With black clouds moving east, I pack up my motorcycle and head west. It was just two years ago when I last rode this bike through Romania. That fall, I rode to the Transylvanian capital, Cluj Napoca, from Budapest. Dining in a leafy courtyard on a balmy fall evening as I listened to a nearby table speak Romanian, I enjoyed my first glass of Romanian wine. The black-red Feteasca Negra tickled my palate with dark fruits, smooth tannins, and a long finish. As I swirled my glass and lifted it to my nose, taking in the fruit and spice aromas, I thought to myself. “Wow, Romanian wine is excellent.”
Weeks later, in the Bulgarian capital city of Sofia, I had a similar experience with a Gamza, another red grape, also known as Kadarka in Hungary. Both experiences inspired me and primed my curiosity about wine and food from Eastern Europe. My few days in Romania and even less in Bulgaria prompted my promise to return.
So after more than three weeks exploring Bulgaria, and now on my second day in Romania, I embrace the journey of discovery. Militza from Villa Melnik in Bulgaria connected me with Razvan, a prominent Romanian wine-blogger. Additionally, at the suggestion Caroline Gilby, Master of Wine and author of “The Wines of Bulgaria, Romania, and Moldova,” I reached out to APEV Romania, the Wine Exporters and Producers’ Association of Romania. As with any research project, it’s essential to follow through with connections and referrals.
Next, I connected with Romania’s National Office of Vine and Wine Products. Soon, with all of these initial contacts, I received more great connections to bloggers, winemakers, and journalists. The export director for Jidvei, one of Romania’s largest producers, contacted me. Another winery introduced me to Alina Iancu, the photographer and entrepreneur behind The Wines of Romania, perhaps the most comprehensive online resource about Romanian wine, wine tourism, and geography.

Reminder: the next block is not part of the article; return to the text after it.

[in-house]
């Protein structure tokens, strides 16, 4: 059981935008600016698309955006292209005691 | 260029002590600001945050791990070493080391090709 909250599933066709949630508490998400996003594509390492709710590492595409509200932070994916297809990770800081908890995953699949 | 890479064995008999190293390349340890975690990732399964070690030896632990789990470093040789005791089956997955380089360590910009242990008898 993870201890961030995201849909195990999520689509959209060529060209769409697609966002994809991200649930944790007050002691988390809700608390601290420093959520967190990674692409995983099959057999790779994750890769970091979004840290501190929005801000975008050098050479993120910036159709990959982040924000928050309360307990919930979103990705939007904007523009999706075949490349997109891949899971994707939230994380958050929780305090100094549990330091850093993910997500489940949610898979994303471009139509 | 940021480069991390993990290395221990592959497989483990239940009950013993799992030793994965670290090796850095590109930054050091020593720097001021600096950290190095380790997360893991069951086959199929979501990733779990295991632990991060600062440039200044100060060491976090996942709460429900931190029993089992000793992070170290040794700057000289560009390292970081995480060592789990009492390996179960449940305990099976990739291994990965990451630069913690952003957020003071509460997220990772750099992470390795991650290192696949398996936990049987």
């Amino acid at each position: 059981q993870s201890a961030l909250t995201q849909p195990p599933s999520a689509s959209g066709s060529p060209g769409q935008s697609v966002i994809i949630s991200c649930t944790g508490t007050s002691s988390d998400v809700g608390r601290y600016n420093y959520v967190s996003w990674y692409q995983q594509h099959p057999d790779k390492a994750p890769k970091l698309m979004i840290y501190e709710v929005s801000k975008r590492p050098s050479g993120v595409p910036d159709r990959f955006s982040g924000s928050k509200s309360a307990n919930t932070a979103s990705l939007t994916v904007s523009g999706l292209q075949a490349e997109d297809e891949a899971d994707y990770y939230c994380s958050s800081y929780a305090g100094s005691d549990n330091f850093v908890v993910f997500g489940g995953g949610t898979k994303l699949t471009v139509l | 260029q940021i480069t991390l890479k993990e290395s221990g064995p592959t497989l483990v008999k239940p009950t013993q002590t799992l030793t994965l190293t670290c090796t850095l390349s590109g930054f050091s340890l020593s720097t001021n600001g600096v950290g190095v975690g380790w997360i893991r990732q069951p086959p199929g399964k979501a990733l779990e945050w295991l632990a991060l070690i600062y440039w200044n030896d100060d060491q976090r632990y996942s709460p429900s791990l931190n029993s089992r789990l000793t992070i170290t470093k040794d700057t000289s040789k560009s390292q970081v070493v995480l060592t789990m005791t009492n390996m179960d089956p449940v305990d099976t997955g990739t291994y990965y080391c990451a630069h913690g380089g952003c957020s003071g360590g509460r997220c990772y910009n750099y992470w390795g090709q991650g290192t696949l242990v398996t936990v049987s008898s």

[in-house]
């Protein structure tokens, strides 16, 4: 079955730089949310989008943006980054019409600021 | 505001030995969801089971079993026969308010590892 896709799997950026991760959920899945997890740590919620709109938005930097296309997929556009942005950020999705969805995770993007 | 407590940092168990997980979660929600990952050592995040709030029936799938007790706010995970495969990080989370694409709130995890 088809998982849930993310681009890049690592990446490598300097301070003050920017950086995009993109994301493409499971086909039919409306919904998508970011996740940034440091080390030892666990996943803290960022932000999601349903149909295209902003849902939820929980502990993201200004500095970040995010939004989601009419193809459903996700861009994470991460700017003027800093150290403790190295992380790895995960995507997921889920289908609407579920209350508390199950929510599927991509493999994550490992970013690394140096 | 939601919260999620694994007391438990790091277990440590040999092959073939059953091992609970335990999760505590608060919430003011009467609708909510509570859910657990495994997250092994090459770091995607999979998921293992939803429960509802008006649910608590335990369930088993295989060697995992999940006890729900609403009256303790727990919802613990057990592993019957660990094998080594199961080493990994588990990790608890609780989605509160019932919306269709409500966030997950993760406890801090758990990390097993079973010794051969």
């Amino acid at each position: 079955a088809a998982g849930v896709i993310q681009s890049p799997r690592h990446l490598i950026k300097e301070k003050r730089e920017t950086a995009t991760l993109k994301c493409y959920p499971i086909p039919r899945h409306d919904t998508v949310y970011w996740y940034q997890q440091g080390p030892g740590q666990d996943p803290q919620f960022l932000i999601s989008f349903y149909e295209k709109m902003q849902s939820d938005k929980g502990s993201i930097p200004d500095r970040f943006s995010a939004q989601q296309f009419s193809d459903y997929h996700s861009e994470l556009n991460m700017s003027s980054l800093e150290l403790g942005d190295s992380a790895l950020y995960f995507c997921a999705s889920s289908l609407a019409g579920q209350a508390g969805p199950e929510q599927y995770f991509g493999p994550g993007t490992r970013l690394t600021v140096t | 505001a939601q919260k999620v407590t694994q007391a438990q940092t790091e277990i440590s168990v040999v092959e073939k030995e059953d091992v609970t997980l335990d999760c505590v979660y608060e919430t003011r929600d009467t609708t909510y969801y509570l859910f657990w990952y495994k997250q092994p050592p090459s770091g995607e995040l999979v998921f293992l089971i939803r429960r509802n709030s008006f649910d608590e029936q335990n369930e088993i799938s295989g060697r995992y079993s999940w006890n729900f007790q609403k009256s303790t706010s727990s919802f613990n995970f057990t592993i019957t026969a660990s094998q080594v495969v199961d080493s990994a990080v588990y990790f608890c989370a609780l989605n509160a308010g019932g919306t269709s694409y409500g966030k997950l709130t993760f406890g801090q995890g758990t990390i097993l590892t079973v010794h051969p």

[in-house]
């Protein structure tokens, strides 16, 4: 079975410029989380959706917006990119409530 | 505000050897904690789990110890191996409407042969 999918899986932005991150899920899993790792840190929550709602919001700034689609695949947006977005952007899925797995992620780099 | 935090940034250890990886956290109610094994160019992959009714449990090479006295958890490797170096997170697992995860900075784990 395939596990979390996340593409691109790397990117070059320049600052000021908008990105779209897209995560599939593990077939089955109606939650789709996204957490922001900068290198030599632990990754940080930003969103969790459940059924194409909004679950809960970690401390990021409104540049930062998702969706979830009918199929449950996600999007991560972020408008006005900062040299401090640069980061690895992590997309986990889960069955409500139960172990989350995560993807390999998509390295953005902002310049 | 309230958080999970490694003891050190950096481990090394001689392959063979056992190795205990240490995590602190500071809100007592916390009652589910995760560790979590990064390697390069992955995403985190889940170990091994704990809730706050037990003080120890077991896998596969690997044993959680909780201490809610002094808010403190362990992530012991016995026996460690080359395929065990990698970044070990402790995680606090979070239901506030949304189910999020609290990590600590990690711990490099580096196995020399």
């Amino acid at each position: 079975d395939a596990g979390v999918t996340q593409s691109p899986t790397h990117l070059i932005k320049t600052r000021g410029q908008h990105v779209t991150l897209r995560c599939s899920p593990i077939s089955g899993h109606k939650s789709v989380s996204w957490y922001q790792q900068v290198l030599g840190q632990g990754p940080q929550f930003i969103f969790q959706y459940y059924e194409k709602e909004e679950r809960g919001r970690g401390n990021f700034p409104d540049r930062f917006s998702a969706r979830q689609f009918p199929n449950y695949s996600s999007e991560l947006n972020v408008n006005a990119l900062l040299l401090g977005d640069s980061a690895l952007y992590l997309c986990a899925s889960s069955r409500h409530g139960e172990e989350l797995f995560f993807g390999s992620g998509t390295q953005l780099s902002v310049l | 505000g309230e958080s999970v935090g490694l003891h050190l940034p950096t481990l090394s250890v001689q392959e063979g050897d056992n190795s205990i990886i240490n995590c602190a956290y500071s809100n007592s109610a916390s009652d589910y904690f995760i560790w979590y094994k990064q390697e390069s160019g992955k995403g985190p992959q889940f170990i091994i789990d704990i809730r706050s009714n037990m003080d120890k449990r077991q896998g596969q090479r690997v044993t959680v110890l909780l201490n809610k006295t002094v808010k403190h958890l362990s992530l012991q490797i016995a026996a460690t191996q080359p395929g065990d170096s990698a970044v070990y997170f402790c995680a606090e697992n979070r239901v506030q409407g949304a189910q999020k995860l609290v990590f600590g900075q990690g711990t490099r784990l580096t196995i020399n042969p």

Alina started this project in 2013 and since visited more than 70 Romanian wineries. According to her website, she did this to “know this wonderful land and its people, and we’ve made maps of wine-growing zones to help those interested in finding out more about these areas. Our objective is to develop wine tourism and to expand travelers’ curiosity and appreciation for Romanian wines, wineries and vineyards. In 2015, she started the ReVino.ro Project, a website that offers wine lovers and drinkers all the information they need to discover wine routes and visit wineries. Finally, in 2016 she organized the first ReVino Bucharest Wine Fair, where wine lovers and experts came to taste premium wines and discover how to visit a winery directly from the winery’s representatives. I also hope to connect with her personally when I’m in Bucharest later this week.
As I made these connections and followed through with others, I had a great start to my Romanian wine discovery. I plotted out my journey. My first stop will be in Romania’s Dobrogea region to Crama Rasova, a new winery in the Murfatlar DOC (Denumire de Origine Controlată), which is like the designation controlled denomination of origin (D.O.C.) used in Europe. It means that wine labeled as such must come from grapes of a specific geographical location. Additional standards related to this can include grape variety, color, acidity, yield, and a period of aging before release.
I’ve been in touch with Zoe Ghiuri, one of Rasova’s founders. They are working in the vineyards this morning but will meet with me over lunch at the winery. So, I’ll go to Rasova today.
On the banks of the Danube just thirty minutes from Constanta, Rasova Winery tomorrow will host a wine, food, and music event featuring one of Romania’s top pop singers. I’ve got an open invitation, but pending weather, I may need to move west. I also must find time to go to a motorcycle shop and fix this rattling exhaust. We shall see.